It has been widely reported that ABC TV network is A) planning to do away with its pilot season, B) that the network will only order straight-to-series programs, and C) that the network has started veering toward a streaming production model.

One might say that this ABC strategy of straight-to-series shows that’s being envisioned by the ABC TV Network is a good, proven system for drama series with small episode orders, but experience tells us that it doesn’t work for comedies, where the chemistry between (and among) protagonists doesn’t usually pop up from the script pages –– it has to be seen onscreen.

Contacted via Zoom, James Norman, co-founder and CEO of Pilotly, an Oakland, California-based research company, explained that if you want to see if a pilot works, it needs to be tested. “We don’t to interfere with the creatives, but simply furnish quality data of the elements people enjoy the most in an episode,” he said. In addition to pilots, Pilotly also tests individual episodes or a series of episodes.

“Pilot- and episode-testing are very important,” he said, noting that this coming September Pilotly plans to hold a virtual focus group platform for pilot testing that will replicate the way people actually interact when they meet. Up until now Pilotly has replaced test screenings in shopping malls and Las Vegas hotels with at-home panels, wherein people stream content online and provide real-time feedback without fear of piracy, while at the same time increasing the size of the test audience. This “asynchronous” system (as Norman calls it) will be replaced with focus groups that meet in real time on Zoom.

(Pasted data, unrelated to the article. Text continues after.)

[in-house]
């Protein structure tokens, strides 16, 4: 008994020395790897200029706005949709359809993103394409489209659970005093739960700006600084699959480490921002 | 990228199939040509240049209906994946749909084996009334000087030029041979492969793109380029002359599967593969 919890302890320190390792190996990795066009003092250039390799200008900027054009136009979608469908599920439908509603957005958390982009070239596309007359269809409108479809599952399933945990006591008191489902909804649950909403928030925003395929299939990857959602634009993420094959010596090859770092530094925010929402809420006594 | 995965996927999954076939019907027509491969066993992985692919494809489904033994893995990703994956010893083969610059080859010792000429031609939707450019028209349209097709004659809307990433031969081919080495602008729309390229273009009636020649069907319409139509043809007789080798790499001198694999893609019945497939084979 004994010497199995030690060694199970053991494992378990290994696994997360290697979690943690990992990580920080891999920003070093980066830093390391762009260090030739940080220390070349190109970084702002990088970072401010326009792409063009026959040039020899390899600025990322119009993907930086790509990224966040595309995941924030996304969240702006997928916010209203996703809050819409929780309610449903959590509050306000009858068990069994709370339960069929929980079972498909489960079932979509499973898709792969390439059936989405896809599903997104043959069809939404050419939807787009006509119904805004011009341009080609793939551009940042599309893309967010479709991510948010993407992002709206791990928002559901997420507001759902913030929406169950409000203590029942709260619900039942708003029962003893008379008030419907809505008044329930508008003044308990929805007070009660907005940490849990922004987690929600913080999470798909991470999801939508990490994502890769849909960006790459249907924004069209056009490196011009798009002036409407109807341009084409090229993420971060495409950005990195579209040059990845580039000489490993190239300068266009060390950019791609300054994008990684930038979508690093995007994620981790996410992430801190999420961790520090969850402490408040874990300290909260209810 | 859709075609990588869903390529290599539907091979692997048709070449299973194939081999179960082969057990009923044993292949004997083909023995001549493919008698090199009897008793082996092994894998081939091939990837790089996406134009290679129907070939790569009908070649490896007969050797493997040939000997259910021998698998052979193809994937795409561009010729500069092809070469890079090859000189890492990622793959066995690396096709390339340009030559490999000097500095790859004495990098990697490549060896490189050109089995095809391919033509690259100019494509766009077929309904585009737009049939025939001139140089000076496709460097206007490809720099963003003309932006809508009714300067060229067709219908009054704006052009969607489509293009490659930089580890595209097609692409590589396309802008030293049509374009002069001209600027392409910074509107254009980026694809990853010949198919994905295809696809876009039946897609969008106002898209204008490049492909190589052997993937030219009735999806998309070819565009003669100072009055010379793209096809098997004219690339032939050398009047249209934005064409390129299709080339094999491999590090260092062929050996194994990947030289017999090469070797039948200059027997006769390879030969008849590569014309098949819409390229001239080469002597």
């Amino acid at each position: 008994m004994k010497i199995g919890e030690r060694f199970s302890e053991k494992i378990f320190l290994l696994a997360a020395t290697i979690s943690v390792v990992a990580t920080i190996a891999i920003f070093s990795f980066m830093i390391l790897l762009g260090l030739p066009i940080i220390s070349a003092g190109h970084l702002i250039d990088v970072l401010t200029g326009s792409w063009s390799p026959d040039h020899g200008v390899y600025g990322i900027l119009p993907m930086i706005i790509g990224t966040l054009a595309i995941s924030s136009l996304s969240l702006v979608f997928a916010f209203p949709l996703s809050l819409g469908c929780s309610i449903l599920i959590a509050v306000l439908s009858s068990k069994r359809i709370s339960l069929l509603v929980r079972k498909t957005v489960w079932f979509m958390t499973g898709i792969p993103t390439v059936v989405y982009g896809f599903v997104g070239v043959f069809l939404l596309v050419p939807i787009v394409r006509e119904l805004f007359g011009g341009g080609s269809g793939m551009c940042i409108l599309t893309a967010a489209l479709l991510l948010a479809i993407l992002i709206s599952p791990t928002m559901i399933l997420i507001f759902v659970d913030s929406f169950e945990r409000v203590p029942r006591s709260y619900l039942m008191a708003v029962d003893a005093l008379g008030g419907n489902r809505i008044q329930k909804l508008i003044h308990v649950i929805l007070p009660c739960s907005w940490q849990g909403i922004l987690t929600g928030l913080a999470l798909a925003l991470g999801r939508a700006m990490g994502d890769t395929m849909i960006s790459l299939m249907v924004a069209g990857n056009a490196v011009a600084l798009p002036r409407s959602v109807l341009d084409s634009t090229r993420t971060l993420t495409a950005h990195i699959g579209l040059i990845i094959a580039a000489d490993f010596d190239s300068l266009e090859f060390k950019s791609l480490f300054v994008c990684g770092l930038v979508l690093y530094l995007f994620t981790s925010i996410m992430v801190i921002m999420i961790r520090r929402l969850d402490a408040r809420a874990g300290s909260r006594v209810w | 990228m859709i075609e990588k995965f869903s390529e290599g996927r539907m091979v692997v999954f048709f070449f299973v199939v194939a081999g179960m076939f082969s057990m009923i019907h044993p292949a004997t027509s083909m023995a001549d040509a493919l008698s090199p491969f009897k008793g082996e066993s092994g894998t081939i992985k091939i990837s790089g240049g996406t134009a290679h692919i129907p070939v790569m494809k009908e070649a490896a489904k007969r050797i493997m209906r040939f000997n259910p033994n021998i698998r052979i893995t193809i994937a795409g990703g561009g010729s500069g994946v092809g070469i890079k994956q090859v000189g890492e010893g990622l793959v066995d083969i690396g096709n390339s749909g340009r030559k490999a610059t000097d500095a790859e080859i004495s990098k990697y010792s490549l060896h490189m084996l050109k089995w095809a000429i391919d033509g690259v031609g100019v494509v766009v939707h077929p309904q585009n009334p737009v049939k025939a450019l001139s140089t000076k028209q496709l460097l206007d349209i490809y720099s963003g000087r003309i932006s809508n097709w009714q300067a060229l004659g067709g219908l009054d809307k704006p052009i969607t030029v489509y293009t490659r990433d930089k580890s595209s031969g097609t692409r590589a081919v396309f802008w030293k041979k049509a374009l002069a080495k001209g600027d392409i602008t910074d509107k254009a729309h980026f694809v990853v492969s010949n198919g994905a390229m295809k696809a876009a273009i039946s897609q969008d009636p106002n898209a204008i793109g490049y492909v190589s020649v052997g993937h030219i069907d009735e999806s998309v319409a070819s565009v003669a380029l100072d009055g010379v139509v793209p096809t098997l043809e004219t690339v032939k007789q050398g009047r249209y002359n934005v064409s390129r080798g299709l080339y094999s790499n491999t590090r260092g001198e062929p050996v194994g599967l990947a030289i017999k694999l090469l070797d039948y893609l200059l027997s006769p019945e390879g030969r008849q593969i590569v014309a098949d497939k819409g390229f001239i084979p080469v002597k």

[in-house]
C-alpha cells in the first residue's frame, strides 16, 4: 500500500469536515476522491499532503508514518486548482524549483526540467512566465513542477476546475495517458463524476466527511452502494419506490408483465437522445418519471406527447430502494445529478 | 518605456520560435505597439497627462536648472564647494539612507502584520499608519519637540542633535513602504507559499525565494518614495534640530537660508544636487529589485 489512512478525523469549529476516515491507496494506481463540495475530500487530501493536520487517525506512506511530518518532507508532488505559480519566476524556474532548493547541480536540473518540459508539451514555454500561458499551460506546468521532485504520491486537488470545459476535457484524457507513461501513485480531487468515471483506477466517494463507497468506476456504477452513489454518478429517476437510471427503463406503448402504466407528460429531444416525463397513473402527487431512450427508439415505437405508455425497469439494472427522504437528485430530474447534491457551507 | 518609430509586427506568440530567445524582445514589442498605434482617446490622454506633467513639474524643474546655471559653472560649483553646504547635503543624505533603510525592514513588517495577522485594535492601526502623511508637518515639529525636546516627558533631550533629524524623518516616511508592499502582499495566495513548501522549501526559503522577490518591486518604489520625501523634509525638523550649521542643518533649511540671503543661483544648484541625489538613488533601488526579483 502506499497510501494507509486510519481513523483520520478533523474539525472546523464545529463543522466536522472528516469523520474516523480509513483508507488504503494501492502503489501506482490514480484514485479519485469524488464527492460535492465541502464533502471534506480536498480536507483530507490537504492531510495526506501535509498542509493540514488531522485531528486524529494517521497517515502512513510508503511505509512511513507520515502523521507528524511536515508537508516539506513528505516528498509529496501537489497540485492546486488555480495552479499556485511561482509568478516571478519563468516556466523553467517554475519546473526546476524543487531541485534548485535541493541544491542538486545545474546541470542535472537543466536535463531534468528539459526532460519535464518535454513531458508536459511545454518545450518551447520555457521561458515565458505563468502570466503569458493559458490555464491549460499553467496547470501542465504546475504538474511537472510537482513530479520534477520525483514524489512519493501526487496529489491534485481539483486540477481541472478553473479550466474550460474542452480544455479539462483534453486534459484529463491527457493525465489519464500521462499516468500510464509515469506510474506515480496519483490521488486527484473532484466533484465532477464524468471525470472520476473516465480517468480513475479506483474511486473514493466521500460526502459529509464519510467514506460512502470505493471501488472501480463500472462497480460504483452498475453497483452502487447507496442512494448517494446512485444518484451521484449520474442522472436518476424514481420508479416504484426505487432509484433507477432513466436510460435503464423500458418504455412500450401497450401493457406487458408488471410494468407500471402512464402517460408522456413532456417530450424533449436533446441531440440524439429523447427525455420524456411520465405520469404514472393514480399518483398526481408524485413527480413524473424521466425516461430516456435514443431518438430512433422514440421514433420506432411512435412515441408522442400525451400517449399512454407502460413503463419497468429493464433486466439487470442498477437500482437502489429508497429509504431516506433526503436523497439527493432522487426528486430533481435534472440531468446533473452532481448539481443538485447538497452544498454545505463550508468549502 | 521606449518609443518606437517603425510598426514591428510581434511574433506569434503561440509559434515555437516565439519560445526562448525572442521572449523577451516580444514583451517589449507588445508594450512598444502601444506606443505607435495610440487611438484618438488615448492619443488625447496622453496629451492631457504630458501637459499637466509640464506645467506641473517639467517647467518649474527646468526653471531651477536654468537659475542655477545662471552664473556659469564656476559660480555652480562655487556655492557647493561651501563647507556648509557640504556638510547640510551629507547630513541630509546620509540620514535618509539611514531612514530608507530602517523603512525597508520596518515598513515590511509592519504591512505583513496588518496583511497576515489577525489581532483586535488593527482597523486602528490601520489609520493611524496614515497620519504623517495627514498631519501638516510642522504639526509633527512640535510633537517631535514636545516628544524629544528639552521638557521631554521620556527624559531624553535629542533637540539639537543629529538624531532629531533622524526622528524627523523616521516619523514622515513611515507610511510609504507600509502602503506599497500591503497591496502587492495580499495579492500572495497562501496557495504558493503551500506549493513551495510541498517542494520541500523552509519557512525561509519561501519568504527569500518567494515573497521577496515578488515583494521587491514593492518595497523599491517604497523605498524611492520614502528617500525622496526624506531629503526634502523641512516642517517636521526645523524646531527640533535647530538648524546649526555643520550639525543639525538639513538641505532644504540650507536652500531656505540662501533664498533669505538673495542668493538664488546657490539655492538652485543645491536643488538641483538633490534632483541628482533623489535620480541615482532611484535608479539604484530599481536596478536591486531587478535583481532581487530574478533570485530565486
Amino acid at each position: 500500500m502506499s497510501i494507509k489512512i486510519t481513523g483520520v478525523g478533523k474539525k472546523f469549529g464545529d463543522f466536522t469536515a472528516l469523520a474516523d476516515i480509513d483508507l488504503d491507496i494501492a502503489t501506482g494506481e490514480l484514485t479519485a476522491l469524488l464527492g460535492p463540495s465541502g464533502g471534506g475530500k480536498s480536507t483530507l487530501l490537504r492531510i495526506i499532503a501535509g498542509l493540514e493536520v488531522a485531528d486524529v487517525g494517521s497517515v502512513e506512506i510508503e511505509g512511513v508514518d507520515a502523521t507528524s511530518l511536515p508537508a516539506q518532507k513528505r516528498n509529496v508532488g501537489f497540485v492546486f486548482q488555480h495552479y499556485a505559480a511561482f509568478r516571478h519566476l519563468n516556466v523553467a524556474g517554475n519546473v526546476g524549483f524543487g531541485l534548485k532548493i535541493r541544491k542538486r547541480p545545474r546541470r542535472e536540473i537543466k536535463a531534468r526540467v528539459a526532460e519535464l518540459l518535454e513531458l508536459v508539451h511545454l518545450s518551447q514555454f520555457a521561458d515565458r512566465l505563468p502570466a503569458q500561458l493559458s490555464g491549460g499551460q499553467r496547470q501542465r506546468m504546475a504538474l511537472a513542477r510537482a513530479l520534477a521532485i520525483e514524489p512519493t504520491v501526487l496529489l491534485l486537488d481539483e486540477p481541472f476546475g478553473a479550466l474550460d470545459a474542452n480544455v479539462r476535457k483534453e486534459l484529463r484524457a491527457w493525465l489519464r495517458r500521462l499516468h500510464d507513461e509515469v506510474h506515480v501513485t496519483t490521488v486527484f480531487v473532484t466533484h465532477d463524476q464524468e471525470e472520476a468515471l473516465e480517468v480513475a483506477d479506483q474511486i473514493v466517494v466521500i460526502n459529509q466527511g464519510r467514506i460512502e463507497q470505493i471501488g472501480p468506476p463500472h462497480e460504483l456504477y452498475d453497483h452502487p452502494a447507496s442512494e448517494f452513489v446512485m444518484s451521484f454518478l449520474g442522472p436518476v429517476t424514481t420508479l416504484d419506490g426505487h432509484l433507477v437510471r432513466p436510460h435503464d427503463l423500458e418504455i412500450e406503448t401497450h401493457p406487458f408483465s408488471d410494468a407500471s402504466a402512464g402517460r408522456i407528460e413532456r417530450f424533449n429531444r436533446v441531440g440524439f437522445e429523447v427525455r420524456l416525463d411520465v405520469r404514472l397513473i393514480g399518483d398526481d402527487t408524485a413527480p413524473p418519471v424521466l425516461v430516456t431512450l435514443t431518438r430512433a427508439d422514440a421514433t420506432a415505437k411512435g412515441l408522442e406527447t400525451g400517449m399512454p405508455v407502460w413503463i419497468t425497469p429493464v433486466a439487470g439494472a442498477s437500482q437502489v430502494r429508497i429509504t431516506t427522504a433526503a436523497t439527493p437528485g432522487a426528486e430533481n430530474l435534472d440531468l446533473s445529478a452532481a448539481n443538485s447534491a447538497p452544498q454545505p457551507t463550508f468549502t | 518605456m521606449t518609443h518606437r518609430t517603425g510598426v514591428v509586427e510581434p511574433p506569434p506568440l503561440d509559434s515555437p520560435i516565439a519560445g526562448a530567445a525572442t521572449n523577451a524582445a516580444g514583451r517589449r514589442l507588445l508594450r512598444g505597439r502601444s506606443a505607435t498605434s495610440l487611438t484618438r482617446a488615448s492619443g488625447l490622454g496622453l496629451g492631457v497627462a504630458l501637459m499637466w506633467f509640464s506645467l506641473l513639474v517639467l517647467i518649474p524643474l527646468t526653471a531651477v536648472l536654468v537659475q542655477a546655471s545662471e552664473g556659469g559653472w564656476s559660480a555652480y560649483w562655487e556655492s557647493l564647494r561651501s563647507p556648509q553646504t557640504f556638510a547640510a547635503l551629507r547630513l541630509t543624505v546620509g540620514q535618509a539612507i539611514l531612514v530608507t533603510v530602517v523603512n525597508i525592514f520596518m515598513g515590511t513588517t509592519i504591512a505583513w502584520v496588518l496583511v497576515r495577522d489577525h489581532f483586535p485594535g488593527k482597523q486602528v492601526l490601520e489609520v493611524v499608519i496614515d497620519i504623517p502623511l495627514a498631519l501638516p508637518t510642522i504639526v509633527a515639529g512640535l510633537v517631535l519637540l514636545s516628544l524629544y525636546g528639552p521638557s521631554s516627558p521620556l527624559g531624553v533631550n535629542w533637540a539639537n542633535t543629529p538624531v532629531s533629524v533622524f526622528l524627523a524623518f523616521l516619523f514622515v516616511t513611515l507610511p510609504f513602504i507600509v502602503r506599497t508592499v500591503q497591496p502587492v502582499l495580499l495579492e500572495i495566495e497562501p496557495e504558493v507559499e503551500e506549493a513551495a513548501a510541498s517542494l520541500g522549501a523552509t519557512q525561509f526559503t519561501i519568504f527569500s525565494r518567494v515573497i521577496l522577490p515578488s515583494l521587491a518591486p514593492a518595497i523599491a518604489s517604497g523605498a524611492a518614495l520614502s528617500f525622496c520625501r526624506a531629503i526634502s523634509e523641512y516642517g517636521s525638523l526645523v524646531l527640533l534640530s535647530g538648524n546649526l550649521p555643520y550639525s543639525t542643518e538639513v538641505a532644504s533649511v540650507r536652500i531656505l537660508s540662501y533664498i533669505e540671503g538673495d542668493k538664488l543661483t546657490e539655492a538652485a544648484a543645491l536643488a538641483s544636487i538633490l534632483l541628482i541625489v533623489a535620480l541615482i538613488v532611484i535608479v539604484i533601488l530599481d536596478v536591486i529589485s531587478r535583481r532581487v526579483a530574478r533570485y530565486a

And with regard to replicating the streaming business with its year-round production schedule, some experts believe that that won’t be all that feasible because the broadcasting model relies on advertisers, while the VoD model depends on subscribers. It’s hard to imagine how network sales departments would be able to pre-sell airtime on a continuous programming schedule. With the current pilot season, advertisers know what they’re buying into and when to reserve the TV spots. The traditional Upfront system reduces the whole TV spot buying and selling process to a relatively simple procedure of scheduling, rates, discounts, and make-goods.

The New York City-based Association of National Advertisers (ANA), for example, doesn’t want the Upfronts to be scrapped. Bob Liodice, CEO of ANA, advocates a shift from a broadcast Upfront (which takes place ahead of the new season) to a calendar Upfront, which would run from January to December. The ANA reports define a “calendar year” by explaining that “a regular comment heard from every media seller during our discussions was that they are open for business 52 weeks a year. They said it different ways, but the intent was the same: We are open for business 52 weeks a year. We’ll be ready when the time is right. We will be ready when you are. When a customer comes to us, we are ready. We don’t decide the timing; the advertisers do. We will do deals whenever advertisers are ready. We will be there now, September, January, whenever.”

Many advertisers base their fiscal years on the calendar. Buying television time for a period between this October and next September misaligns with that calendar-based fiscal timing.

If the new season is moved to a calendar year, pre-selling would start at the same time as the announcement of the new schedule in October, and new series orders would be given throughout the year. John Wolfe, ANA’s spokesperson, specified to VideoAge that, “negotiations with the networks would take place between September and November, when marketers and their agencies would purchase airtime for the following January through December 2021 time period.”